What was not fun were my damn leggings. They have this annoying habit of riding low, and apparently the faster I run, the more this happens. I kept having to hike them up. Worse, I wore “low rider” underpants that kept feeling like they were slipping down off my butt. After several awkward attempts at adjusting myself, I had to make peace with the fact that my underwear and pants both felt like they were falling off. I just accepted it and kept going. But I am never wearing these leggings again in a race.
Still in mile 1, I was happy to hear one of my favorite songs from the 80s, Patty Smyth’s “The Warrior” start playing. What’s not to love about this song? Today’s audiences may know this song best from the opening of GLOW, but I remember this song from growing up because I am old.
How could these lyrics not make you run faster?
Shooting at the walls of heartache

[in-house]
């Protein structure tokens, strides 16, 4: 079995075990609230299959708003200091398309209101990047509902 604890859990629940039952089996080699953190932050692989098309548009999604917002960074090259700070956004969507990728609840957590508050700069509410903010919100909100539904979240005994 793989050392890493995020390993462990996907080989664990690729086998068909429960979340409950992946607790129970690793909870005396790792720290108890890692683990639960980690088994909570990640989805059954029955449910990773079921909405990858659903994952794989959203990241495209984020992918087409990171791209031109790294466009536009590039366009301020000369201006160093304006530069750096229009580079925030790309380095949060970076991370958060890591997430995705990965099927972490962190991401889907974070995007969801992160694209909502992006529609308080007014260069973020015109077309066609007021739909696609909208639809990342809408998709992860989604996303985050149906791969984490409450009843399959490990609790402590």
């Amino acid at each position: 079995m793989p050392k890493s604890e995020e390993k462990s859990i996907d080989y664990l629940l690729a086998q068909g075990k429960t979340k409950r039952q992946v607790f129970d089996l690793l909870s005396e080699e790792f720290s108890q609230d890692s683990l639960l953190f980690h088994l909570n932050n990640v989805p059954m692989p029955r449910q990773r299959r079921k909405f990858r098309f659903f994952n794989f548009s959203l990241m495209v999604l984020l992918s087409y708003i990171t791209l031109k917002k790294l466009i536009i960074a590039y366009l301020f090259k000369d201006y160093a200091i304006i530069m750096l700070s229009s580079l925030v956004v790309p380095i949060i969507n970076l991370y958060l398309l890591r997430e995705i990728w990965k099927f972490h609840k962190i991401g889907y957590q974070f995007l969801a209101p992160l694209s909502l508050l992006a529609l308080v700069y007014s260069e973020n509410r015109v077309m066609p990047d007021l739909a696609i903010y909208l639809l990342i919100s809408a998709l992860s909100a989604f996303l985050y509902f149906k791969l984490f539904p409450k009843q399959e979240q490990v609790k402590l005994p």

Bang, bang, I am the warrior
Well, I am the warrior and heart to heart you’ll win
If you survive the warrior, the warrior
Although I didn’t feel much like a warrior when I heard my first mile pace.
MILE 1: 7:54
Oof, this was slower than my average 10K pace and not at all where I wanted to be for this race. Time to get to work.
Luckily, the start of mile 2 came with a beautiful downhill section. Ah, lovely downhills. I picked up the pace here. I’m trying to remember anything at all besides what was in front me, but I was so focused. I was aware that there was some live music along the course – I can only assume, from the race’s full name, that one was a salsa band and one was a blues band. Was there also a shamrocks band? I don’t know. Actually, I’m not sure what shamrocks had to do with any of this.
These out and back type courses are fun because you get to see runners on the other side: the ones ahead of you going up, and the ones behind you going down. I don’t normally get to see the lead men’s pack coming right at me. How fast were they running, I wondered? Could I keep up with them for even ten seconds? I concluded that no, I could not.